CAMDEN — Bluesy rock and indie folk jams dominated day one of the XPoNential Music Festival, presented by Subaru and Philadelphia’s WXPN radio. Main stage headliners Ryan Adams and Kurt Vile packed BB&T Pavilon in Camden Friday, while nearby Wiggins Park hosted openers like Father John Misty and The Suffers.
The three-day festival is expected to bring in more than 25,000 guests in its 23rd consecutive year.
Here are the best — and absolute worst — acts we saw on the waterfront.
– “No lectures tonight. Let’s just have some fun,” Ryan Adams said as he took the stage at BB&T Pavilion. Could the alt-country star have been throwing some subtle shade at Father John Misty?
Adams, along with his backing band, The Shining, performed in front of giant fake amps, real vintage soda machines and functioning arcade games — remember Asteroids? Their quirky setup laid the foundation for a truly fun evening.
Bathed in an indigo light, Adams sang his 2001 nostalgic ballad “When The Stars Go Blue.” He and his band showcased gorgeous harmonies on another fan favorite, “Oh My Sweet Carolina.” Adams tailored his set to feature almost exclusively his most beloved songs.
Between those tracks, though, he performed a new song for the crowd, who revered him even more so when it ended (if that’s even possible). He called it “Frank Starr,” with two Rs, he said.
“No matter where you are, you’re just down the street from Frank Starr,” he sang over a twangy guitar riff.
He had his fair share of strange wisecracks, like “John Mayer is flying in a helicopter made of unicorn bones,” which he failed to provide any context for. But despite his odd one-liners, Adams delivered a genuinely impressive set.
– “This song is about golden tones,” Kurt Vile said as he introduced the song “Goldtone.” His straightforward approach lasted all evening, as the indie folk rocker performed a predictable set accompanied by his backing band, The Violators.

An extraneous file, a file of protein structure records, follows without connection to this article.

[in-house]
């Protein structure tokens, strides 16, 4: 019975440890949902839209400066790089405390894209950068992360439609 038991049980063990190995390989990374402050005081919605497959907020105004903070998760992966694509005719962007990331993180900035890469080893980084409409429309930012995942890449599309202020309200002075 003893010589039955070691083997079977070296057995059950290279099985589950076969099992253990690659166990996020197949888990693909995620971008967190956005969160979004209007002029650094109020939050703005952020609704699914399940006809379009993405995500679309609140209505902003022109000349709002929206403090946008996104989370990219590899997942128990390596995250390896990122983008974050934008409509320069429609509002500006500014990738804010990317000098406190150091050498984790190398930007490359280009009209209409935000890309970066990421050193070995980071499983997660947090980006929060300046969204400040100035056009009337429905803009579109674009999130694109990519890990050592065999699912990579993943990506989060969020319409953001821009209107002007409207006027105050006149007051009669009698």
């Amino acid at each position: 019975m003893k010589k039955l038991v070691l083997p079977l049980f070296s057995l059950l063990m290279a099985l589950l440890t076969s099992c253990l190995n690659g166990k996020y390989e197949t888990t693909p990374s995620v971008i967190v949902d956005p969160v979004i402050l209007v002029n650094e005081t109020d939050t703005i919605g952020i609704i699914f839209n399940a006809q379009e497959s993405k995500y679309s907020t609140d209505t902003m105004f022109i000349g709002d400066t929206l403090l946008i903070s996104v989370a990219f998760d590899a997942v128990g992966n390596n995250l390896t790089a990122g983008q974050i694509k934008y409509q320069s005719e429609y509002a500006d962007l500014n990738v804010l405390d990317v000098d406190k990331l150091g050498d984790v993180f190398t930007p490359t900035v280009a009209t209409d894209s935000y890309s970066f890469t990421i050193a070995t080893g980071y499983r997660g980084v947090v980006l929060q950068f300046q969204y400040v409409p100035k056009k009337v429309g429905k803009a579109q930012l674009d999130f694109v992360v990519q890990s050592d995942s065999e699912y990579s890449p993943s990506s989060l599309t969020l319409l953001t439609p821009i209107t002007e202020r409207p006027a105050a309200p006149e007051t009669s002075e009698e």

Vile, who briefly performed with indie rock band The War on Drugs, played his hits “Pretty Pimpin” and “Walkin on a Pretty Day” (his two most-listened to songs on Spotify) back-to-back in the middle of his six-song suite. He passed over his expansive back catalog entirely — half of his songs were pulled from his September release, “b’lieve i’m goin down,” while the other half were off his 2013 record “Walkin on a Pretty Daze.”
But the songs he did select stirred the packed crowd at BB&T Pavilion. He broke out his banjo right away with the western anthem “I’m an Outlaw” and ended on the somber “Stand Inside.”
– Only about half of Father John Misty’s curt solo appearance on the River Stage consisted of actual music. The first half was a bizarre and seemingly-unplanned tirade (frontman Josh Tillman launched into the rant after rejecting a guitar from his manager) in which he denounced entertainment in itself and criticized the current state of the U.S. “Evolution makes us half-formed when we come out and culture fills the gap,” he said during the profanity-laced speech.
He said he didn’t feel up to performing, but eventually, he crooned a 10-minute ballad woven together by verses pertaining to current events (earlier in his set, he rejected the “entertaining tyrant” who he said is dominating the political landscape).
And his finale? It wasn’t even an original song — instead, he opted for Leonard Cohen’s “Bird on a Wire.” It was a beautiful rendition — Tillman is admittedly a talented singer and guitarist — but overall, he disappointed. And since he requested that WXPN refrain from live-streaming his performance through VuHaus — the only opening artist to do so — only the folks at Wiggins Park got to see it.
– Ryan Adams wasn’t the only artist of the day to criticize Father John Misty. The Suffers lead vocalist Kam Franklin told fans, “To perform ever is a privilege,” after she took the stage. The Houston soul funk troupe was slated just after Tillman’s outlandish performance.
The Suffers call its expansive sound “Gulf Coast soul,” and the appraisal fits. The band showcased its mix of musical genres on the Marina Stage, from Caribbean to punk to more theatrical tunes. Take “Good Day,” for example — it’s a sunny ska jam that features Franklin’s velvety voice trilling across reggae-inspired riffs.
Later, the band performed “Stay,” a more soulful song with a bluesy rock chug.
This festival stint capped off a year of television show appearances, including “The Daily Show” and “Jimmy Kimmel Live.”
– Another Texas-based band brought a bluesy set to the Marina Stage. White Denim revved up the crowd with its bass- and tambourine-heavy track “Real Deal Momma.” Other funkier songs, like “Ha Ha Ha Ha (Yeah),” showcased a rollicking groove while encouraging the crowd to “be yourself.” The band’s soulful rock approach earned it accolades from fans, many of whom danced along throughout the entire set.
This story originally appeared on NJ.com.